he should join you in reading the scientific literature.
DJT: The quotations above serve the purpose of expressing my own
convictions regarding the status of abiogenesis research. People look in
vain for answers. The claims of success are, in my opinion, a triumph of
naturalistic dogma over science.
Don't rely on your own ignorance or the ignorance of others: read the
DJT: From the vantage point of today, it is sometimes difficult for some to
assess the validity of these optimistic claims.
Hardly; just read the scientific literature.
DJT: Hence my prediction: time will show that the answers are not coming.
Your prediction has already been disproven; read the scientific literature.
DJT: Books like Davies' "Fith miracle" will continue to be written.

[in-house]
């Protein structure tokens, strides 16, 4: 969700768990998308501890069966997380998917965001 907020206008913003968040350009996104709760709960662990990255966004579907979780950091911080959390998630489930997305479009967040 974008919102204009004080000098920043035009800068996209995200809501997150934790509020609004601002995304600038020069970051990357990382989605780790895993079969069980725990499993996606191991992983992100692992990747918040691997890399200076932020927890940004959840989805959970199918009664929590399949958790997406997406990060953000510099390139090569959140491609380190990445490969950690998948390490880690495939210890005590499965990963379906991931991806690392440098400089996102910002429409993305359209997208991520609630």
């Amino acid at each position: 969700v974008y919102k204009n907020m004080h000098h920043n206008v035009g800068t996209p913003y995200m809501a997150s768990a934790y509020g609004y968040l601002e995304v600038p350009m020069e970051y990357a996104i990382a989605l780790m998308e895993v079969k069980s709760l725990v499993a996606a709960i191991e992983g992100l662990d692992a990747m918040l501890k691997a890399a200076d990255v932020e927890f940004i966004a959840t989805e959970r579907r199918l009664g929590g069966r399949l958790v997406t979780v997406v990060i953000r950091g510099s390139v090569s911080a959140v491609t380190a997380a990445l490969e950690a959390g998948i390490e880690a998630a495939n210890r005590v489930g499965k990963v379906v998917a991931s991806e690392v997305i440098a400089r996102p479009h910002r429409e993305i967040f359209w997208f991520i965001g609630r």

Undoubtedly, as long as people do not read the scientific literature and
instead rely on their own ignorance.
DJT: Fortuitously, the current issue of "Science" has a review/comment on
the book: The Molecular Origins of Life: Assembling Pieces of the Puzzle by
André Brack, Ed. Cambridge University Press, Cambridge, 1999.
DJT: The review is written by Steven A. Benner: Science, 283(26 March),
1999, p 2026. It has this conclusion: "The Molecular Origins of Life may
find its greatest value by highlighting the inadequacies of the field.
Opposing sides frequently argue past each other, failing to engage because
they use different logic and different language. Efforts to reconstruct
ancient metabolisms by picking and choosing features of modern metabolism
are often undermined by the lack of a coherent underlying strategy, and the
book contains informative examples of this shortcoming. Those who wish to
have the latest word on the "classical" approaches to the origins of life,